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African Cotton Industry Meets Ahead of WTO Talks

In Kenya, participants at a regional workshop on the upcoming World Trade Organization (WTO) talks called for the United States and other rich nations to remove their agricultural subsidies, saying that they harm African cotton farmers.

Kenyan Vice President Moody Awori opened the two-day workshop by saying that subsidies to help American cotton producers have harmed cotton producers in Africa and around the world.

"At United States $4 billion annually, those subsidies are three times as large as the United States aid to Africa, and are nearly a fifth of the total value of world cotton production. The World Bank/IMF estimates show that these subsidies have depressed world price by about 12 cents per pound, meaning the price is at least 20 percent lower that it would be otherwise," he explained.

Mr. Awori says the American subsidies have caused West African poor farmers to lose $250 million a year. He says that in the West African country, Benin, a one percent increase in the price of cotton decreases poverty by 1.5 percent.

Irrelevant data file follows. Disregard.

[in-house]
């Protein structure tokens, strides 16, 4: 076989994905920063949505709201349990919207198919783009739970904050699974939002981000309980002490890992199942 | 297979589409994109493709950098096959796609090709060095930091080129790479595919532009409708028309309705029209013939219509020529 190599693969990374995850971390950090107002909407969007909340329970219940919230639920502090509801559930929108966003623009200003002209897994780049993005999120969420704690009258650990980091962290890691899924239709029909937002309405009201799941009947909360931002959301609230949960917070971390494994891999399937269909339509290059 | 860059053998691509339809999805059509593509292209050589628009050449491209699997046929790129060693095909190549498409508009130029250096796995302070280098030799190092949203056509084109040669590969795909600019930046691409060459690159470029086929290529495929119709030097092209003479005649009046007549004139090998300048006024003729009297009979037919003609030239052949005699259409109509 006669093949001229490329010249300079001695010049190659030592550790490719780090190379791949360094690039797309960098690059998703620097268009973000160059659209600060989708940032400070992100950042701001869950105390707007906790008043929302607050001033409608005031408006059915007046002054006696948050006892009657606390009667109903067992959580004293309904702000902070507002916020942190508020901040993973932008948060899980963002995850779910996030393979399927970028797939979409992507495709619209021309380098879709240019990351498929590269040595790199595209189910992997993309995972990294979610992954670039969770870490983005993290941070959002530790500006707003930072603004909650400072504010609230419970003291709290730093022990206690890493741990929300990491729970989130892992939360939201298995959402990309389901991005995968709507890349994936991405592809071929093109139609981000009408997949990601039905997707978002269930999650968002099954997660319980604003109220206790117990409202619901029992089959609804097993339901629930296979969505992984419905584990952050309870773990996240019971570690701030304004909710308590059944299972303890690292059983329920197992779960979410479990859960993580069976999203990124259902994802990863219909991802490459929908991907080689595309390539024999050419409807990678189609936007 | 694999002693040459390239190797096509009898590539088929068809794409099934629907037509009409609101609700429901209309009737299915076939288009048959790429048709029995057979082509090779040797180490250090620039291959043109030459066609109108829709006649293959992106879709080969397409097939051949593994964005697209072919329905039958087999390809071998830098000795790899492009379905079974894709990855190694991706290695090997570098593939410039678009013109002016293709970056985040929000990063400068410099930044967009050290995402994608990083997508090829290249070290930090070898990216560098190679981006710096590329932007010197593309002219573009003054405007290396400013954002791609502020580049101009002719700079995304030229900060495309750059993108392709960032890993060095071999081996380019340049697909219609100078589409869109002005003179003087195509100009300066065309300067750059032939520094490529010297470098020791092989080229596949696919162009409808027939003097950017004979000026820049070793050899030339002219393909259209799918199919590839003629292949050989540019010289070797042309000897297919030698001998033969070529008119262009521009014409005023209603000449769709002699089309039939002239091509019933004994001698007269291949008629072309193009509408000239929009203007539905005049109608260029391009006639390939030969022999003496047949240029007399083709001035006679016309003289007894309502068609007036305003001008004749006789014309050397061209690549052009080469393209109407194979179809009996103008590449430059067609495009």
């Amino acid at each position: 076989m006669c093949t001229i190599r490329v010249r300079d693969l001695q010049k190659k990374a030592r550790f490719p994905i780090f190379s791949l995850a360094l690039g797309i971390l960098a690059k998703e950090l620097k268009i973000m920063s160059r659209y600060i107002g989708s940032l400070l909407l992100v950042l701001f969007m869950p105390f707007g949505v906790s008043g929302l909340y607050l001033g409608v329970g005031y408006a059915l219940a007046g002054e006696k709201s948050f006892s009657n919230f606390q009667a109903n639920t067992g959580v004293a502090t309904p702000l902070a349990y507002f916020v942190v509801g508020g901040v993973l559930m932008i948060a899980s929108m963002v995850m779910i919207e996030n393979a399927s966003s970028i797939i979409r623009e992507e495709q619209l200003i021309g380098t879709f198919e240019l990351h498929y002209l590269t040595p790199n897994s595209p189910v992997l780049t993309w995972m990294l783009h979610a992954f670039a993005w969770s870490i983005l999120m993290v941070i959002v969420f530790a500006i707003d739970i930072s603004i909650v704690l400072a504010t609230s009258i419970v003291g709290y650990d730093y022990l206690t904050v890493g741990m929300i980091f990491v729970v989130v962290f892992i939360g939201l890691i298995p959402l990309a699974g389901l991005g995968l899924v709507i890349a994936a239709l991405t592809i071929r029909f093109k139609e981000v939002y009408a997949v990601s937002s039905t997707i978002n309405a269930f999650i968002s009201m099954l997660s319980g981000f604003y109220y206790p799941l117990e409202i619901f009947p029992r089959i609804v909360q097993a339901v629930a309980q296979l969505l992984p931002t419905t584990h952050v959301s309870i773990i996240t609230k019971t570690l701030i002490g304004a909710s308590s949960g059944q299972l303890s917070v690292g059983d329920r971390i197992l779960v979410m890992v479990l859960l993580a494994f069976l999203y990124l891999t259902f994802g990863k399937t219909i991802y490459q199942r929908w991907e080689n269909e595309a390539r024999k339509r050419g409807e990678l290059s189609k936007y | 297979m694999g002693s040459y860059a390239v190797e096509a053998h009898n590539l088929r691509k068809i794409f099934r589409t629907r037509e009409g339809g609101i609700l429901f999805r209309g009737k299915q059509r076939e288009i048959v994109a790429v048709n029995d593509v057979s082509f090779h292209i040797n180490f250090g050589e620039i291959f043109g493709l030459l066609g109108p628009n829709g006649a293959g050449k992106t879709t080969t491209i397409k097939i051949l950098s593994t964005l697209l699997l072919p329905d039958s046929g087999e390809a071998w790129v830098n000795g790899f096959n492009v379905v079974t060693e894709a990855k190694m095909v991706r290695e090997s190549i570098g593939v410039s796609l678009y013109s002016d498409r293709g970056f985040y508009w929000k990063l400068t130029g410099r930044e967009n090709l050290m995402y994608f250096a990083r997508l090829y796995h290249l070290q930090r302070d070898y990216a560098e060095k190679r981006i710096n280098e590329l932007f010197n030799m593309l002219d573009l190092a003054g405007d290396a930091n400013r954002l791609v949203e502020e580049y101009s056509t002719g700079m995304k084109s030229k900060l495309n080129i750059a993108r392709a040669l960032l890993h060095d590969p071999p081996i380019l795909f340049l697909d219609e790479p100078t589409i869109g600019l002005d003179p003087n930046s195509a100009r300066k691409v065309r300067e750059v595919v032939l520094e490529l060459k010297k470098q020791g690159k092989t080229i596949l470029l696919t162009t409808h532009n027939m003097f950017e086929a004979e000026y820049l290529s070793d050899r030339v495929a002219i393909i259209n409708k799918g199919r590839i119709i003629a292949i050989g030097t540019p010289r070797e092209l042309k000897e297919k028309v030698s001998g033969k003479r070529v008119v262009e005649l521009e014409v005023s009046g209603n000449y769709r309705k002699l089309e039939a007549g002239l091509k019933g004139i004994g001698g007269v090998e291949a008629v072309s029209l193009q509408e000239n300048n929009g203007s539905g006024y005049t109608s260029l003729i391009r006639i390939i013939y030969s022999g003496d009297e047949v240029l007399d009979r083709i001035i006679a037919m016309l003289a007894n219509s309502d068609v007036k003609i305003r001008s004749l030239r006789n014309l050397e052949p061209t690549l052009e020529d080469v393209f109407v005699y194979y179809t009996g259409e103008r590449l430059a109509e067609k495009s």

The vice president was speaking at a workshop bringing together cotton farmers, researchers, government officials and activists from about 10 African countries.

Their aim is to submit a document outlining the concerns of the African cotton industry and recommendations to negotiators at the upcoming WTO, talks, to be held in Hong Kong from December 13-18.

The WTO talks are meant to conclude what has become known as the "Doha Round" talks that were held in Qatar in 2001 to address how to reform trade policies in rich nations to help developing nations.

African and other developing nations are calling for greater access to international markets and the elimination of export and domestic subsidies in rich countries so that developing nations can be more competitive in world markets.

An official with the Kenya office of ActionAid International, Irungu Houghton, tells VOA the African market consists of some 800 million people. He says the African textile industry can grow, if local textile industries are better protected and if textile exports increase.

"Africa should not be asked to develop on terms that the United States did not develop on," he said. "America developed because it was able to export its commodities, continues to export its commodities and the American government continues to provide high subsidies for what they call strategic industries."

Mr. Houghton says African countries need to take a unified stand on key trade issues, to have maximum impact on the talks.